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December 15, 2019 12:31 pm

Security Forces Fire Tear Gas, Dozens Wounded in Beirut Protest

avatar by Reuters and Algemeiner Staff

People light a flare as they attend a concert at a parking lot in downtown Beirut, Lebanon, November 8, 2019. Photo: REUTERS/Andres Martinez Casares.

Security forces fired tear gas and rubber bullets at Lebanese protesters in central Beirut on Saturday in clashes that went on into the night and wounded dozens of people.

Hundreds of people had been marching in the capital as part of a historic wave of protests that has swept Lebanon since Oct. 17, furious at a ruling elite that steered the country toward its worst economic crisis in decades.

Since the protests pushed Saad al-Hariri to resign as prime minister, talks between the main parties have been deadlocked for weeks over forming a new cabinet.

Lebanon urgently needs a new government to pull it out of the crisis. Foreign donors say they will only help after the country gets a cabinet that can enact reforms.

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Riot police and security forces deployed en masse in Beirut on Saturday night, chasing demonstrators, and beating and detaining some of them, a Reuters witness and a protester said.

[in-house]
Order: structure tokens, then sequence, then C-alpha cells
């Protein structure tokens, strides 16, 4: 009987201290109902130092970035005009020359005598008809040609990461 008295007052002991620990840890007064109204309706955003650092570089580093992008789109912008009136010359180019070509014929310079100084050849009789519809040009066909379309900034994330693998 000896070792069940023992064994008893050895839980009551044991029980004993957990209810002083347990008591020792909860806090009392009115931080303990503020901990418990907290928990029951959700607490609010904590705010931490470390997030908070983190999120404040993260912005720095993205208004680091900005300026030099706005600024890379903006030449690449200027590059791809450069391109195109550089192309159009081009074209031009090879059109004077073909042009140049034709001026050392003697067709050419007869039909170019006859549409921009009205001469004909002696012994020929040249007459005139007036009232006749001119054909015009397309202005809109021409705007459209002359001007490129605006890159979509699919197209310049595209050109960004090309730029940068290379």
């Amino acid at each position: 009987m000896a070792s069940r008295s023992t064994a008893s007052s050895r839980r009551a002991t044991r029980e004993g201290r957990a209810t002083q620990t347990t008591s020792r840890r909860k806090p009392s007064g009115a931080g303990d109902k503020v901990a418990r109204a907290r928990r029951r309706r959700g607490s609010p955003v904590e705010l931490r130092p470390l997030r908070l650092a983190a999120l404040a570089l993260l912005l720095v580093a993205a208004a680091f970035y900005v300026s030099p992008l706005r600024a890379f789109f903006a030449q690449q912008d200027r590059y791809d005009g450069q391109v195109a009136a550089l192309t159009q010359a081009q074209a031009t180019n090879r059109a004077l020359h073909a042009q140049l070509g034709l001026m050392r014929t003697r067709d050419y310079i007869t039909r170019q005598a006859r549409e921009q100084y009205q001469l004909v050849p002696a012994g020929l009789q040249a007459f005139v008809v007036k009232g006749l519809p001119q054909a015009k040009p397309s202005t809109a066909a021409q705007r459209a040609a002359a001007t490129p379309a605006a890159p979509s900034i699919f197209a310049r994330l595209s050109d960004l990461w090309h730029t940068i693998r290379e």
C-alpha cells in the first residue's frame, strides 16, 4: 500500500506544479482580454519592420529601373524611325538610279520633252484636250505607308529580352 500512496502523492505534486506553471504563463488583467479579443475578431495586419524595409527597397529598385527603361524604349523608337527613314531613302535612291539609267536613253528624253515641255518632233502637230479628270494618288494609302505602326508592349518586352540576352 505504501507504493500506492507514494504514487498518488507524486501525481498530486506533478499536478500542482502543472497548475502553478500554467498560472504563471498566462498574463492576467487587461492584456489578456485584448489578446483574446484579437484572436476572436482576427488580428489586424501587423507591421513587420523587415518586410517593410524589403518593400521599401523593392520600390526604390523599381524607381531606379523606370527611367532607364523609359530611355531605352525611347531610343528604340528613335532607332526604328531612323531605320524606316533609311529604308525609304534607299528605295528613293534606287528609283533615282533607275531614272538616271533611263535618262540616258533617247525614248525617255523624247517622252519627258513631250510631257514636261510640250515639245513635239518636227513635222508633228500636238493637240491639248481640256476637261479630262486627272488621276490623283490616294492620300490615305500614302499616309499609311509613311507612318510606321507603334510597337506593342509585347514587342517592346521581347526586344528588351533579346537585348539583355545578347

Plumes of white smoke billowed from tear gas canisters and ambulance sirens rang out as the two sides raced around the streets of central Beirut in cat-and-mouse clashes late into the night.

Protesters threw stones at police and others tried to push through steel barriers blocking paths to the parliament and government headquarters.

State news agency NNA said the tear gas made several people faint. The Lebanese Civil Defense said it treated 54 people for injuries, taking more than half to hospital.

The Internal Security Forces said at least 20 police were wounded.

The unrest erupted in October from a build-up of anger at the rising cost of living, new tax plans, and the record of sectarian leaders dominating the country since its 1975-90 civil war. Protesters accuse the political class of milking the state for their own benefit through networks of patronage.

Lebanon’s economic crisis, long in the making, has now come to a head: Pressure has piled on the pegged Lebanese pound. A hard currency crunch has left many importers unable to bring in goods, and banks have restricted dollar withdrawals.

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